Building a single-purpose bridge is a complex engineering feat. Now add other complicating factors, like a bridge to carry both trains and cars. And join that bridge seamlessly with an immersed tunnel. These were the design requirements facing engineers when they began planning how to connect Denmark and Sweden across the Oresund Strait. Their solution was one of the largest infrastructure projects in European history: the $3 billion Oresund Fixed Link [source: Lundhus].
The Fixed Link actually consists of three major parts. If you're traveling from Copenhagen to Malmö, Sweden, the first thing you encounter is an immersed tunnel 2.5 miles (4 kilometers) long. Back at sea level, you emerge from the tunnel onto Peberholm, a Danish artificial island built from material dredged up during construction. After Peberholm, you access the final leg of the Fixed Link, a cable-stayed bridge stretching for 5 miles (8 kilometers) and ending on Swedish soil.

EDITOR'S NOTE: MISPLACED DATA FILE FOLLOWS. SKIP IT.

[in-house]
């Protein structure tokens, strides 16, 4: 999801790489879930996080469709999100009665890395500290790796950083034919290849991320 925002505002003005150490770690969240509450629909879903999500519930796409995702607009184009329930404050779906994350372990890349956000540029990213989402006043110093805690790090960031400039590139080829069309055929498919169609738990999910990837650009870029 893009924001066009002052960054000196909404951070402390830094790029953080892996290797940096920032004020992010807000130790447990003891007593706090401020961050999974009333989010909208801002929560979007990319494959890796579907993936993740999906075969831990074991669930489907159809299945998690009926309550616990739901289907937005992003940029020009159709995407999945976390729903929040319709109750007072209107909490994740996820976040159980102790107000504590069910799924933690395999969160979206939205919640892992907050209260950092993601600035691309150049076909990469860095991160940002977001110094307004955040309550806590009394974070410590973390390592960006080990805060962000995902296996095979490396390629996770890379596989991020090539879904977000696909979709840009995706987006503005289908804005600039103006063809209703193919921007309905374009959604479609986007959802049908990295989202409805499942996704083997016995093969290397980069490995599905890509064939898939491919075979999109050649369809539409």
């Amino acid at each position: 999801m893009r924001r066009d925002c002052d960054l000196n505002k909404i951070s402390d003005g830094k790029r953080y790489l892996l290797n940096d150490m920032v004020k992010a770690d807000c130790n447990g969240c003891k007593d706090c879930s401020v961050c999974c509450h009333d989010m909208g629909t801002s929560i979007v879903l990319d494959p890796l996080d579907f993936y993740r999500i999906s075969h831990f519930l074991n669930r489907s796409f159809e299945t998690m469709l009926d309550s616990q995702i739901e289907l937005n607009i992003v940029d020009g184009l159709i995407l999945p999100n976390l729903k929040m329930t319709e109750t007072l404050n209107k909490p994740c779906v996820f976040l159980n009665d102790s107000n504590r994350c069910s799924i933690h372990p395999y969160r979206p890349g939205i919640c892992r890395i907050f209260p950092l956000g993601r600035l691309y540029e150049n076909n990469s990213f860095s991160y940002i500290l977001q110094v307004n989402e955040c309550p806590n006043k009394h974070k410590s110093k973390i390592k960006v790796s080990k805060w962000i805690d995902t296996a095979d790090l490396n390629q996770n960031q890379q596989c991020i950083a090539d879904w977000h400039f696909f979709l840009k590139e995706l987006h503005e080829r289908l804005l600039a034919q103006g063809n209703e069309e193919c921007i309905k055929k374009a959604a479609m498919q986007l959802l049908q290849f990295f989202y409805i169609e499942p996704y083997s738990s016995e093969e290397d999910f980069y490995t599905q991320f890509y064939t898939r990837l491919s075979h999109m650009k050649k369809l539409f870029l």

Collectively, the Oresund Fixed Link is a miracle of modern engineering. It is the world's longest cable-stayed bridge for both road and railway [source: Oresund Bridge Web site]. Its towers are 669 feet (204 meters) high and provide a navigational clearance of 187 feet (57 meters) under the main span. The bridge features two levels, with the railway running along the lower deck and the roadway on the upper.
Luckily, Oresund Bridge builders didn't have to deal with earthquakes and other seismic activity during construction. The engineers in charge of the next bridge on our list weren't so lucky.